That's pretty good stuff! Take that, highly self-documenting languages! Now we know how to change C<hash_pop>:

    sub hash_pop (\%) {
        my $hash = shift;
        my ($last_key) = reverse keys %$hash;
        return ($last_key, delete $hash->{$last_key});

And now here's someone using this ridiculous function:

    my %hash = (1..10);

    my ($last_key, $last_value) = hash_pop(%hash);

Sweet! All done, let's stick it on CPAN!

=head2 Uh-oh, implementing CORE::-like functions means we have to respect the CORE

Except: you're not done until you run it against every version of Perl you can shake a
L<perlbrew|> at. And when you go through and do that, you'll discover
a break between Perl v5.12 and v5.13:

    $ perlbrew list | \
      cut -b 3- | (while read ver; do \
          perlbrew use $ver; \
          perl -le 'print $] . "\t" . prototype q,CORE::keys,'; \

    5.006002  \%
    5.008009  \%
    5.010001  \%
    5.012005  \[@%]
    5.014003  +
    5.016002  +
    5.017008  +

Aww, nerds! there's two difference prototypes in play here: \% and +. One valid option is to just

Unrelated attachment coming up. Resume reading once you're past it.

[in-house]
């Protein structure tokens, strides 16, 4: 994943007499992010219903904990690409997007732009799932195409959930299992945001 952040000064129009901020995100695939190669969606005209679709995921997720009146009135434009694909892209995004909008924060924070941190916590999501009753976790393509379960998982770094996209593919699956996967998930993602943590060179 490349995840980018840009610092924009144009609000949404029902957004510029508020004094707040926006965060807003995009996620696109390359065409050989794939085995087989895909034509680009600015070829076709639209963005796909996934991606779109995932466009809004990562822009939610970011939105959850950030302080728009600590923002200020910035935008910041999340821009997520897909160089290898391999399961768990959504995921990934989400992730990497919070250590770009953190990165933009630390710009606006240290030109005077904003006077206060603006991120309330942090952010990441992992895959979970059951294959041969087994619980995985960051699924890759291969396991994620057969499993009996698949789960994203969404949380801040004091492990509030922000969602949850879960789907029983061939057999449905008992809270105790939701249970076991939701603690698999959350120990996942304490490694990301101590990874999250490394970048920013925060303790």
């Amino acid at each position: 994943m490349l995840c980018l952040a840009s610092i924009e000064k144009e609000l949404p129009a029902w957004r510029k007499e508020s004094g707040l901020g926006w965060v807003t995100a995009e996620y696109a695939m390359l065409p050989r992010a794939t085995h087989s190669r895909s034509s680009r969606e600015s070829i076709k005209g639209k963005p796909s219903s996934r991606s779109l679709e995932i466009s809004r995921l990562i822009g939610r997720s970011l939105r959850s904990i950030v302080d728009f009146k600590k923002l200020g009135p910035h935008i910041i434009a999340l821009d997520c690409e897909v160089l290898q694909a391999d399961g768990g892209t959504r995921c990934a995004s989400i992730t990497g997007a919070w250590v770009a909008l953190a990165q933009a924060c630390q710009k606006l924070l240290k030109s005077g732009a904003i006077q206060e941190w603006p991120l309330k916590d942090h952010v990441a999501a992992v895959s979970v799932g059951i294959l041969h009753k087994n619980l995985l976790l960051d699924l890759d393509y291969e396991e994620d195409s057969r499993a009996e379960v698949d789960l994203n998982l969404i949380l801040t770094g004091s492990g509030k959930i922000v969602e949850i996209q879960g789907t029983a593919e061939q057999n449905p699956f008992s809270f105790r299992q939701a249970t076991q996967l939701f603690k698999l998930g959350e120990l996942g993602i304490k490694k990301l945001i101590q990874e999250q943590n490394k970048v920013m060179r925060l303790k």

give up on supporting older versions of Perl. Another is to implement your own version-specific
loading code. And yet another option is to use this module to gloss away implementing your own
version-specific code:

=head2 hash_pop v1.3 - version-specific prototypes for implicit reference passing

    use strict;
    use warnings;
    package My::Module;

    use provide (
        if => ge => '5.013000' => 'My::Module::hash_pop::v5_013000',
        else                   => 'My::Module::hash_pop::v5_006000',

    sub _hash_pop {
        my $hash = shift;
        my ($last_key) = reverse keys %$hash;
        return ($last_key, delete $hash->{$last_key});


We're collecting common behavior between the two version-specific modules in My::Module::_hash_pop.

Now all that's left is to write your version-specific modules. Here's the one for v5.013000 and above:

    use strict;
    use warnings;
    package My::Module::hash_pop::v5_013000;

    our @EXPORT = qw(hash_pop);

    require My::Module;

    sub hash_pop (+) { goto &My::Module::_hash_pop }


The module for v5.006000 would be nearly identical:

    use strict;
    use warnings;
    package My::Module::hash_pop::v5_006000;

    our @EXPORT = qw(hash_pop);

    require My::Module;

    sub hash_pop (\%) { goto &My::Module::_hash_pop }